Students will finish Ultimate Italian. Emphasis is on conversation, and continual review of various difficult grammatical structures. Wendy Walsh has a Ph.D. in Italian Literature from UCB. She has been teaching Italian language, literature, and cooking since 1979, and leads a yearly Language Study Tour Program to Italy. Buy a panino in the cafe and join Wendy before or after your class for informal Italian conversation. 

 

 

Start: 8:30 am
End: 10:15 am

Eight Tuesdays: Mar. 4-Apr. 22 • 8:30-10:15 am • $250

 

 

Speaking and listening will be emphasized, as well as grammar and usage. Gisella Petrone has a Master’s degree from the University of Calabria. She has taught English, Italian, Latin, Roman History, and Italian cooking.

Start: 10:30 am
End: 12:15 pm

Eight Tuesdays: Mar. 4-Apr. 22 • 10:30-12:15 pm • $250

 

 

 

This class will improve students’ listening comprehension and speaking ability. Gisella Petrone has a Master’s degree from the University of Calabria. She has taught English, Italian, Latin, Roman History, and Italian cooking.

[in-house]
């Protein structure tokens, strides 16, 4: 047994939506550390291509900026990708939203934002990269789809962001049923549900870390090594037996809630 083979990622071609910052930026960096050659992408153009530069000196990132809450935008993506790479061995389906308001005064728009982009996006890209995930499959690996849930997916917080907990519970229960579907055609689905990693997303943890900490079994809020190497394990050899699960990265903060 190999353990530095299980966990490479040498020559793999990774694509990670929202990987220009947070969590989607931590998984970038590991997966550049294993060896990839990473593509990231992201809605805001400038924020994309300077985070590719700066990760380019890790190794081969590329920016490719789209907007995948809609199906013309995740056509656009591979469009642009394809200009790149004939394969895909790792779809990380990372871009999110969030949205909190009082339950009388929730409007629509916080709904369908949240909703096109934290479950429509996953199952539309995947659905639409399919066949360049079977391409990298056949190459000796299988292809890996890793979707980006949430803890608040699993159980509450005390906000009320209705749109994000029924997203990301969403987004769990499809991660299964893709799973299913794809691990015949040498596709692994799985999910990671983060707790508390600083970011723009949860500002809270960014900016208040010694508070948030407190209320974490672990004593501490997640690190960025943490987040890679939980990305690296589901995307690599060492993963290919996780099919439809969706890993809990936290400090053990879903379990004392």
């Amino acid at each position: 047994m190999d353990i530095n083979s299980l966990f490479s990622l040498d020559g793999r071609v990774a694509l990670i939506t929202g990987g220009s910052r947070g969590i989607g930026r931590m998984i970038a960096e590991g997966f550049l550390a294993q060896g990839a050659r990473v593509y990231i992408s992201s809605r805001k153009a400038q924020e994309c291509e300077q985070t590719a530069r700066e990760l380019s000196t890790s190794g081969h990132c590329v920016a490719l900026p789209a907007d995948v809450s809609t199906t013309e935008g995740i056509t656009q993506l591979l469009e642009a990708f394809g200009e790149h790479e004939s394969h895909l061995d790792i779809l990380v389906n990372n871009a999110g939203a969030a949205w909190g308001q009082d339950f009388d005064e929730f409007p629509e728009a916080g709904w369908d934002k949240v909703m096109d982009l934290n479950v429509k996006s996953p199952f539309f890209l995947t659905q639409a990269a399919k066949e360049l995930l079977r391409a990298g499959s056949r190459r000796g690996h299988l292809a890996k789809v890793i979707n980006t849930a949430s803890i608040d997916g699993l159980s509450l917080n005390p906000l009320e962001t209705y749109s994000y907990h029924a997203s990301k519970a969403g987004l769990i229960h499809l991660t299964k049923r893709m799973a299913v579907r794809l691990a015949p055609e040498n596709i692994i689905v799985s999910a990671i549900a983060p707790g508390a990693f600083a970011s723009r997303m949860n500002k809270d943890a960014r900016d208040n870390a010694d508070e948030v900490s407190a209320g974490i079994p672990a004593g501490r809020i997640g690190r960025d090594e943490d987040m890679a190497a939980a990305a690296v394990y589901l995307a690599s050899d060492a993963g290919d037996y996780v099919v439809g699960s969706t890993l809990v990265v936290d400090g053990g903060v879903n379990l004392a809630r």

Start: 6:00 pm

Anne’s sister, a bright and lovely teenager, sustains a traumatic brain injury after a near-fatal car accident. As a result, Anne and her siblings and parents are thrown into a decades-long struggle for belonging, deliverance and redemption — with surprising results. A Map of Everything ($16.95) intimately explores the fragile nature of family dynamics, revealing what is salvaged, what is lost, and what is gained after a tragedy hits home.

This work will be published in both a full color art edition and a black and white edition. The art edition will feature 20 original illustrations created by the artist, Christa Donner. Christa is known for revisions of the female body, health, and illness through drawing, video, collage, small-press comics and large-scale installation works.